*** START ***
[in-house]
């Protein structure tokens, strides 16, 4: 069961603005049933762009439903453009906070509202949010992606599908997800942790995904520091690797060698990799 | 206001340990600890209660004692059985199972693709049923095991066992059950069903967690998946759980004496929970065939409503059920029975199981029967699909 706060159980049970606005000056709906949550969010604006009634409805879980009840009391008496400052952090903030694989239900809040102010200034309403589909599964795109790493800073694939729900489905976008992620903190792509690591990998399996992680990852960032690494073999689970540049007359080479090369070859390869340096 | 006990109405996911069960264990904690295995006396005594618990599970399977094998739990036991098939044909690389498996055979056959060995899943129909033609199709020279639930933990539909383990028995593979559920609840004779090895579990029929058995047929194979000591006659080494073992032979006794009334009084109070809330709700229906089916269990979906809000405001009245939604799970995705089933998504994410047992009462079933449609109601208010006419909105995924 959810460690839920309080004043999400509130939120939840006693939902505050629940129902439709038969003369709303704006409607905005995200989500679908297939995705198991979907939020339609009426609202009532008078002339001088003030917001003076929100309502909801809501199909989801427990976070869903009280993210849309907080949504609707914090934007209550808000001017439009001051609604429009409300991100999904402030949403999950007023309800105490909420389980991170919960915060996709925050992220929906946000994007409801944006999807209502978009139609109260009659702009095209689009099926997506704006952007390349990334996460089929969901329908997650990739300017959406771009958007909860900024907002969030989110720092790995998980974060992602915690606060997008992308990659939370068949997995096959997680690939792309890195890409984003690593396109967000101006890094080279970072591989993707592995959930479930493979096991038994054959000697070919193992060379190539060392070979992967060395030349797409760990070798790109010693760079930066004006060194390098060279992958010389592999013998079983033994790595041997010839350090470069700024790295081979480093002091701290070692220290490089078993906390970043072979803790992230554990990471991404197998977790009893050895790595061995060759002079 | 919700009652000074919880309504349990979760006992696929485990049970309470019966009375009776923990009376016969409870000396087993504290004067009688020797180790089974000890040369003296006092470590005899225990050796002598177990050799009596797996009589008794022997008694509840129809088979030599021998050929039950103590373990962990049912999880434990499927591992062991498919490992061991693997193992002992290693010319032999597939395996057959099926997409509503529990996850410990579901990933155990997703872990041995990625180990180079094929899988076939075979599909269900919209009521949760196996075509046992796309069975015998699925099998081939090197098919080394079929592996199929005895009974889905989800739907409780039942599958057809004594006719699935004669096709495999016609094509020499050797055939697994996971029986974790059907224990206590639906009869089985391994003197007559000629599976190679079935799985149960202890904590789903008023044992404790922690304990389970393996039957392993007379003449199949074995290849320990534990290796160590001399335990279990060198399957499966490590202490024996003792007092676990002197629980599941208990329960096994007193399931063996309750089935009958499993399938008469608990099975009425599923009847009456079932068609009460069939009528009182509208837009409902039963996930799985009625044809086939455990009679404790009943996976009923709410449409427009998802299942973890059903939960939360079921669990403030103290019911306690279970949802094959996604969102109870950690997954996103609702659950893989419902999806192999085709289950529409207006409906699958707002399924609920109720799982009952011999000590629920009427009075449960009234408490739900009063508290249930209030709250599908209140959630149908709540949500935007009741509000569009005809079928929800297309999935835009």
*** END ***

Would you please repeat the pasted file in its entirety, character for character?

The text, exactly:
[in-house]
């Protein structure tokens, strides 16, 4: 069961603005049933762009439903453009906070509202949010992606599908997800942790995904520091690797060698990799 | 206001340990600890209660004692059985199972693709049923095991066992059950069903967690998946759980004496929970065939409503059920029975199981029967699909 706060159980049970606005000056709906949550969010604006009634409805879980009840009391008496400052952090903030694989239900809040102010200034309403589909599964795109790493800073694939729900489905976008992620903190792509690591990998399996992680990852960032690494073999689970540049007359080479090369070859390869340096 | 006990109405996911069960264990904690295995006396005594618990599970399977094998739990036991098939044909690389498996055979056959060995899943129909033609199709020279639930933990539909383990028995593979559920609840004779090895579990029929058995047929194979000591006659080494073992032979006794009334009084109070809330709700229906089916269990979906809000405001009245939604799970995705089933998504994410047992009462079933449609109601208010006419909105995924 959810460690839920309080004043999400509130939120939840006693939902505050629940129902439709038969003369709303704006409607905005995200989500679908297939995705198991979907939020339609009426609202009532008078002339001088003030917001003076929100309502909801809501199909989801427990976070869903009280993210849309907080949504609707914090934007209550808000001017439009001051609604429009409300991100999904402030949403999950007023309800105490909420389980991170919960915060996709925050992220929906946000994007409801944006999807209502978009139609109260009659702009095209689009099926997506704006952007390349990334996460089929969901329908997650990739300017959406771009958007909860900024907002969030989110720092790995998980974060992602915690606060997008992308990659939370068949997995096959997680690939792309890195890409984003690593396109967000101006890094080279970072591989993707592995959930479930493979096991038994054959000697070919193992060379190539060392070979992967060395030349797409760990070798790109010693760079930066004006060194390098060279992958010389592999013998079983033994790595041997010839350090470069700024790295081979480093002091701290070692220290490089078993906390970043072979803790992230554990990471991404197998977790009893050895790595061995060759002079 | 919700009652000074919880309504349990979760006992696929485990049970309470019966009375009776923990009376016969409870000396087993504290004067009688020797180790089974000890040369003296006092470590005899225990050796002598177990050799009596797996009589008794022997008694509840129809088979030599021998050929039950103590373990962990049912999880434990499927591992062991498919490992061991693997193992002992290693010319032999597939395996057959099926997409509503529990996850410990579901990933155990997703872990041995990625180990180079094929899988076939075979599909269900919209009521949760196996075509046992796309069975015998699925099998081939090197098919080394079929592996199929005895009974889905989800739907409780039942599958057809004594006719699935004669096709495999016609094509020499050797055939697994996971029986974790059907224990206590639906009869089985391994003197007559000629599976190679079935799985149960202890904590789903008023044992404790922690304990389970393996039957392993007379003449199949074995290849320990534990290796160590001399335990279990060198399957499966490590202490024996003792007092676990002197629980599941208990329960096994007193399931063996309750089935009958499993399938008469608990099975009425599923009847009456079932068609009460069939009528009182509208837009409902039963996930799985009625044809086939455990009679404790009943996976009923709410449409427009998802299942973890059903939960939360079921669990403030103290019911306690279970949802094959996604969102109870950690997954996103609702659950893989419902999806192999085709289950529409207006409906699958707002399924609920109720799982009952011999000590629920009427009075449960009234408490739900009063508290249930209030709250599908209140959630149908709540949500935007009741509000569009005809079928929800297309999935835009």